Defending champion Juli Inkster finds herself in familiar territory at the Longs Drugs Challenge. Following a 67 (-5) in the second round, Inkster leads the tournament at a comfortable seven-under-par 137 for the second year in a row. At the 1999 Longs Drugs Challenge, Inkster took the second-round lead and didn't let go. The LPGA's newest Hall of Fame member hopes for a repeat performance, but holds only a one-shot lead over Brandie Burton and Carin Koch.
After playing in rather windy conditions on the first day, Inkster was very pleased with her first and second round performances.
"I was kind of hoping the wind would blow for these girls now so that they could see what we had to deal with yesterday afternoon," said Inkster. "I was very happy with what I did yesterday - I knew I wasn't out of the tournament after the first day. I was only four shots back and that 70 felt more like 66 with the way the wind was blowing. I started the day at two-under and knew that if I could get some putts to drop, I could make a change."
And make a charge she did. Inkster posted six birdies and one lone bogey during her round, including birdies on all the par fives. She admitted the course was playing longer and tougher than she remembered, but she was able convert on most of her birdie chances.
"This is a tough course," said Inkster. "You just have to take what it gives you. It's definitely playing a lot longer this year. I think I've used my driver more times than in years past. It's definitely tougher."
Inkster looks to claim her first victory of the 2000 season after coming off five wins, including two major championships, in 1999. After taking a six-week, well deserved break earlier in the season, Inkster commented that her rhythm is coming back with more time on the course.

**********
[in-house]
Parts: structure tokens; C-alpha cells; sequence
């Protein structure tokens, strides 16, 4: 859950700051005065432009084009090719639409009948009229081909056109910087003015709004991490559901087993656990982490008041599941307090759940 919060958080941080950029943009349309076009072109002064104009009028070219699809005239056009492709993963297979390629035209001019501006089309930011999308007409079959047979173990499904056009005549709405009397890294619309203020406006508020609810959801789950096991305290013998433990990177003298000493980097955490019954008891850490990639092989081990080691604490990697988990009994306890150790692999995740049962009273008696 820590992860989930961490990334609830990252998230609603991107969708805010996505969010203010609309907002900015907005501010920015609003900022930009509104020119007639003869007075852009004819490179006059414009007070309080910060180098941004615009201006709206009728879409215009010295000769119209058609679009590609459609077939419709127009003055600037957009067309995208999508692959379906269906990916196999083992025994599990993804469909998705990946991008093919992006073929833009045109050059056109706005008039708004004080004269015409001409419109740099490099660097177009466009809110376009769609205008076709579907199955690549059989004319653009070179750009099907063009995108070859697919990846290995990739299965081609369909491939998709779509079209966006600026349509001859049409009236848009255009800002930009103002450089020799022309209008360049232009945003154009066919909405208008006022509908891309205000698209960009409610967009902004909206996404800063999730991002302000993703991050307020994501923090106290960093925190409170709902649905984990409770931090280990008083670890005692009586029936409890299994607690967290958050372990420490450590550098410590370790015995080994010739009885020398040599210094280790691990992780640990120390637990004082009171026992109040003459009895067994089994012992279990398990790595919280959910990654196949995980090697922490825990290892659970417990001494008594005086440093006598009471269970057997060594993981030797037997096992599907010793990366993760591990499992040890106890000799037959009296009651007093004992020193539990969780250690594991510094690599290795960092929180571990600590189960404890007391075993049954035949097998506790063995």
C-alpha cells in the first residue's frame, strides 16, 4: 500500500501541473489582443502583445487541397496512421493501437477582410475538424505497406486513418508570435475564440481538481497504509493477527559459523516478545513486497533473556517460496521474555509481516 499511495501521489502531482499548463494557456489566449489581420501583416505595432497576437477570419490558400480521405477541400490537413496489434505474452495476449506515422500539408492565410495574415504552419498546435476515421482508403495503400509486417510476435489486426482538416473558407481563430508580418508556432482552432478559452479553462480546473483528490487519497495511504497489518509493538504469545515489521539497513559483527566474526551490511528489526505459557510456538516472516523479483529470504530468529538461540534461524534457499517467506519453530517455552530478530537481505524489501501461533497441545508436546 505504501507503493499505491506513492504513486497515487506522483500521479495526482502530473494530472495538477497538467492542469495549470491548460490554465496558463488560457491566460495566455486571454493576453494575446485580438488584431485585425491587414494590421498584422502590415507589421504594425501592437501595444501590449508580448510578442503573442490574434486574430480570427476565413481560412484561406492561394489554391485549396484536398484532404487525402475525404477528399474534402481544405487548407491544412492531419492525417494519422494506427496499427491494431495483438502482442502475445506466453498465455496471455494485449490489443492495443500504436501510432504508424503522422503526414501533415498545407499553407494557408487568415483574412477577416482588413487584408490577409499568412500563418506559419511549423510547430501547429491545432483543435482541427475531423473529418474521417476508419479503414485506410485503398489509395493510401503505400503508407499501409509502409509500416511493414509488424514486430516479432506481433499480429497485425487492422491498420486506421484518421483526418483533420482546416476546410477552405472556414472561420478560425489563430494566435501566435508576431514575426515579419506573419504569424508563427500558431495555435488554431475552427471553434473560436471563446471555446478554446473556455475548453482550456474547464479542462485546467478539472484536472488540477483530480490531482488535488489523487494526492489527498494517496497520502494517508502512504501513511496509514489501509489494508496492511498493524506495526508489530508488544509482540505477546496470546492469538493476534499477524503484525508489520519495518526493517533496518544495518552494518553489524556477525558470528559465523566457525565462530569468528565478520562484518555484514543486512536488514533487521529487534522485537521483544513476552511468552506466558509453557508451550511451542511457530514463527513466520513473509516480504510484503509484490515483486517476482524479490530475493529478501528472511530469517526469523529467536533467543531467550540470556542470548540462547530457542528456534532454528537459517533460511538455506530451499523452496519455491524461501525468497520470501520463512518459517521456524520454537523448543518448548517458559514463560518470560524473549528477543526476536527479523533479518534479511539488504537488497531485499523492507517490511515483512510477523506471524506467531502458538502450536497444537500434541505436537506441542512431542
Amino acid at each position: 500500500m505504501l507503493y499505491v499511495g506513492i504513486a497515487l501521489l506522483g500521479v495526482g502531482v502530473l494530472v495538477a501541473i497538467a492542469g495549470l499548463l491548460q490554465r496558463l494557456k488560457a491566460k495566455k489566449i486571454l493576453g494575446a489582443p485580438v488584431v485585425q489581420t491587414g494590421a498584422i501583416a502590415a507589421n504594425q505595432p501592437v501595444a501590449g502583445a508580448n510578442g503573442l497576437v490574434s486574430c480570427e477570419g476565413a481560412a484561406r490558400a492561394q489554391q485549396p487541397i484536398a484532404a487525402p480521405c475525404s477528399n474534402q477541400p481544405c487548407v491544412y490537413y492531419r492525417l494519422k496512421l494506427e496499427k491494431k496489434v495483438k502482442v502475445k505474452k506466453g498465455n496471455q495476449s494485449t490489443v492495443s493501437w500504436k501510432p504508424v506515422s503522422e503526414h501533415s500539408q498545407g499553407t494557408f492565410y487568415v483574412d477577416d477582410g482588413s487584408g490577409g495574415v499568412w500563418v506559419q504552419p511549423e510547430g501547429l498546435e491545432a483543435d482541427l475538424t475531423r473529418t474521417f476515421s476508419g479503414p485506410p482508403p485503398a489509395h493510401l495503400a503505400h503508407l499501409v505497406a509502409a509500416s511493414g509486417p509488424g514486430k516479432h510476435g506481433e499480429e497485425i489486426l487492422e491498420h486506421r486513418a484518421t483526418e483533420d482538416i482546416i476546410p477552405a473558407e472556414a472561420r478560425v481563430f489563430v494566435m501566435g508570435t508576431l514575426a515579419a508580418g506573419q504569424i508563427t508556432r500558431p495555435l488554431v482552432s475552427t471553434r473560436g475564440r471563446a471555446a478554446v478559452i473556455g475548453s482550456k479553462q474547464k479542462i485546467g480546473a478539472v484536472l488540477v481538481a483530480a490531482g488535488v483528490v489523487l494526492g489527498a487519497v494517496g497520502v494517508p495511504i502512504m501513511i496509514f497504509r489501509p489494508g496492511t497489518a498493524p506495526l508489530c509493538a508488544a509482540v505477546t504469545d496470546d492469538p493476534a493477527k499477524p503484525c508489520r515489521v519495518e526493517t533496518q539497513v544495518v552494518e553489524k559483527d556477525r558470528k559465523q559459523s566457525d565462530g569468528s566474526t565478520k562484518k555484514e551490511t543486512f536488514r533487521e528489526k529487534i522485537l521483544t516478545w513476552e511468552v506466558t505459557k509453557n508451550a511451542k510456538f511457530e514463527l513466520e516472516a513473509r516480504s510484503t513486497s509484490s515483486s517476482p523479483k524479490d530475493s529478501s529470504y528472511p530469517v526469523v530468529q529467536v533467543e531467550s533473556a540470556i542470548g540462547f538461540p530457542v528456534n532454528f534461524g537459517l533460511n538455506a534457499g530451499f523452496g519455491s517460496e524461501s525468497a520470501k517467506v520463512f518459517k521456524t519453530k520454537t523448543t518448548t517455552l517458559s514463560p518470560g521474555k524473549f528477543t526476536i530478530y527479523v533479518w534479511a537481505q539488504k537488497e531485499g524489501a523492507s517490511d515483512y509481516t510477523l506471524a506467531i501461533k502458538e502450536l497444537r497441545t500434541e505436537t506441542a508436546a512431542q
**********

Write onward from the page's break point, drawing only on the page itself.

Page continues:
Trailing Inkster by one are Burton and Sweden's Koch at six-under-par. Both players carded consecutive 69s to move within striking distance.
"Juli is always a tough competitor, no matter what course or what week," said Burton, who is back to full-time on the LPGA Tour after reconstructive shoulder surgery that caused her to miss the entire 1999 season. "But this is going to be a great weekend for golf."
Koch is hoping to improve on her finish from when she contended at the 1998 Longs Drugs Challenge. The Swede led all three rounds but was passed by Donna Andrews on Sunday and earned her third of four career runner-up finishes on the LPGA Tour.
"If I win, that's great, but it will happen when it happens," said Koch, who is still searching for her first LPGA victory. "I don't think seconds will ever be frustrating for me. If I finish second 10 more times, I've had a good career."
Jill McGill is all alone at five-under-par, followed by first-round co-leaders Rachel Hetherington and Cindy Figg-Currier at 140 (-4).
The cut was made at 149 (+5) and included 81 players.
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